Ask Ms. Scientist: Cell phones and moons

Where did the moon come from?

Edwin H.

The moon is thought to have been around for at least 4.6 billion years. While scientists aren’t completely certain how the moon formed, the most popular theory is the giant-impact hypothesis. Scientists hypothesize that back in the days of early Earth (which scientists call proto-Earth), about 60 million years after the formation of our solar system, a Mars-sized protoplanet (an early stage of a planet’s formation) called Theia hurdled toward and glanced off proto-Earth, breaking off a large amount of Earth material. While the theoretical Theia doesn’t appear to be with us any longer, some of the material that broke off Earth condensed into a sphere that we now call our moon. So in a way, moon rocks are really Earth rocks that have been separated from each other for a very long, long time.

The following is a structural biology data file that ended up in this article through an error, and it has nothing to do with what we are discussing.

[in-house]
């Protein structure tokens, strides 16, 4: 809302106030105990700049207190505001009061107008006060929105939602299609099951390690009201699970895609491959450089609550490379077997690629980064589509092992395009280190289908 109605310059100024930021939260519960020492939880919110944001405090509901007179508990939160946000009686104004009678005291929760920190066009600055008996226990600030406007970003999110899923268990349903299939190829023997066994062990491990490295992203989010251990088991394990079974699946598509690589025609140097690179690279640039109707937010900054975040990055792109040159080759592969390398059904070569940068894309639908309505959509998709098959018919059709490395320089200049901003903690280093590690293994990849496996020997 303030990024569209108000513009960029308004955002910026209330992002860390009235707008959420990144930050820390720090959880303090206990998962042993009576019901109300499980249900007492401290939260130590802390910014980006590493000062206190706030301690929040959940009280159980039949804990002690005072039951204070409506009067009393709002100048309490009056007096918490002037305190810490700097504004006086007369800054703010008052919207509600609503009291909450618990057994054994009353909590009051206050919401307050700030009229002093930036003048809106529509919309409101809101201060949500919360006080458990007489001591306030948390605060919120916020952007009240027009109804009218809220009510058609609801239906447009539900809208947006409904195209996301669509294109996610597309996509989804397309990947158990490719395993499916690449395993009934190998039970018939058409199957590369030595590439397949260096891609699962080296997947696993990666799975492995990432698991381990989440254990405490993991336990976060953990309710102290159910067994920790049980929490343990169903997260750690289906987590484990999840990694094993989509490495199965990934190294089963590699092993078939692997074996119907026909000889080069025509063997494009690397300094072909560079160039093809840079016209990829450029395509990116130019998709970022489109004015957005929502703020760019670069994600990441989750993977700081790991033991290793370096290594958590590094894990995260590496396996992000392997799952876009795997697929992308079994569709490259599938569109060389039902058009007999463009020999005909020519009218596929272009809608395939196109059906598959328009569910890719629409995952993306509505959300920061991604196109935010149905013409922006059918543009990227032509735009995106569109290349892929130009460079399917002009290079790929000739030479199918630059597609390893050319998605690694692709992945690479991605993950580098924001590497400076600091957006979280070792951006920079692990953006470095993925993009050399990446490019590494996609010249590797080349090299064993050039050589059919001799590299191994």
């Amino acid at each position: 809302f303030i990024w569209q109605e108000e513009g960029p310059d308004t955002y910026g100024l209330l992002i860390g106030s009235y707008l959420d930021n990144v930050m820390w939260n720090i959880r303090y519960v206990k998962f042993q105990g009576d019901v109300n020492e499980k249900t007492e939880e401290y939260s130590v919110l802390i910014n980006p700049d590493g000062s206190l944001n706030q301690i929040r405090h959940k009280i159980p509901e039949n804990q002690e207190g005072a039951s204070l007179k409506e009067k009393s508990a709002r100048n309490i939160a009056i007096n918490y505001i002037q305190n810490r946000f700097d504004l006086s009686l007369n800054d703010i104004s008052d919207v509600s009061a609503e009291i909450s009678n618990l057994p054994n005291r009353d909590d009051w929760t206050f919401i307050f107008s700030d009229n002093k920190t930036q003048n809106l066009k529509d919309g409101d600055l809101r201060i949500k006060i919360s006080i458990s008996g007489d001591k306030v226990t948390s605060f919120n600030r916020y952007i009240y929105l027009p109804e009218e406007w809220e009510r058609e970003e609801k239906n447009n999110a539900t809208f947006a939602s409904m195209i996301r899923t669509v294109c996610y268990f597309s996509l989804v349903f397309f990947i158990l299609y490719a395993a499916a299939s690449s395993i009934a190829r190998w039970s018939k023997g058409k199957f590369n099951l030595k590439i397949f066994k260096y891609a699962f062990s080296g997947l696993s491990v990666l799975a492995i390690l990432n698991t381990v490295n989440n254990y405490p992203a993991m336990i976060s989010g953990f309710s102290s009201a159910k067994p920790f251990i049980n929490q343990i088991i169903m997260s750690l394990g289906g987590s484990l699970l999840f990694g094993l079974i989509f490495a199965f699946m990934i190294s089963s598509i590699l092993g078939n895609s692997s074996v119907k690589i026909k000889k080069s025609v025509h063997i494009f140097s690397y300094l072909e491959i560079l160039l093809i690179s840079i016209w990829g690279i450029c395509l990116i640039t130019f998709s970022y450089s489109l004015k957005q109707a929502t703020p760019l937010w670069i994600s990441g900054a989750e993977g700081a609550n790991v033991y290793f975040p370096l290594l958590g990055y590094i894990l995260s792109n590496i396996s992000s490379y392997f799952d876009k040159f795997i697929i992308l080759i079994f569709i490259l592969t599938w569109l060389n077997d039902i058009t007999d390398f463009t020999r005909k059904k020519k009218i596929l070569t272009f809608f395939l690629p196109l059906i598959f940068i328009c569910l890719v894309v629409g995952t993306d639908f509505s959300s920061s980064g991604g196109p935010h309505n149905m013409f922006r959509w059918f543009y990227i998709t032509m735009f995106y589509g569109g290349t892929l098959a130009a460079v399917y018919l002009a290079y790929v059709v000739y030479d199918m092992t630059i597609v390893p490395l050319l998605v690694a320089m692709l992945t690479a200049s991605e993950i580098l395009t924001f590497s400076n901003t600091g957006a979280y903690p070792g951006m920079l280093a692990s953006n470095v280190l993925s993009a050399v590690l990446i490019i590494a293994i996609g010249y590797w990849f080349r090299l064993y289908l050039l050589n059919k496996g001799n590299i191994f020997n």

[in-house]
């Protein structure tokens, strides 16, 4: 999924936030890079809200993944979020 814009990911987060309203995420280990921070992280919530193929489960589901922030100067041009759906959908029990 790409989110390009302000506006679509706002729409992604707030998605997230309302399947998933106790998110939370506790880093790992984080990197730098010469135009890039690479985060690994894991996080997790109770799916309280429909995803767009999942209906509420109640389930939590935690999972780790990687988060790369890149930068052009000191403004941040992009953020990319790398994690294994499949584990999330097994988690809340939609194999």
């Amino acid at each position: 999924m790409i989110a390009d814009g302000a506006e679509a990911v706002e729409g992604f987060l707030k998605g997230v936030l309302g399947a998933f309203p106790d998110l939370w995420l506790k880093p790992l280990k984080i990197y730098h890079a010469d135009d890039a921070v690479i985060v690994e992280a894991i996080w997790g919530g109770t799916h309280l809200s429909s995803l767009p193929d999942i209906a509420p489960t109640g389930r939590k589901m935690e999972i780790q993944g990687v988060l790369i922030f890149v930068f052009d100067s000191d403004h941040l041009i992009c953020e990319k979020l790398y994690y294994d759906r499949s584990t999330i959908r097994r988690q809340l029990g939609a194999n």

Why is it hard to focus while using our cell phones?

Steve J.

Constant connection to our phones requires constant multitasking. Our brains are not talented multitaskers. Humans are typically able to multitask activities that use different parts of the brain fairly well, such as folding laundry and listening to the radio. However, using a cell phone activates many areas of the brain, making it nearly impossible to successfully multitask with electronics. There is a brain mechanism in the frontal lobe, the big part behind our foreheads, called the “stop system”. This helps us engage in multiple complicated tasks. This system kicks into overdrive when we use our cell phones while trying to accomplish another task. Instead of increasing productivity, you will have to slow down one task or risk making mistakes. Just like driving while using a cell is not productive, so is any other activity paired with electronics.

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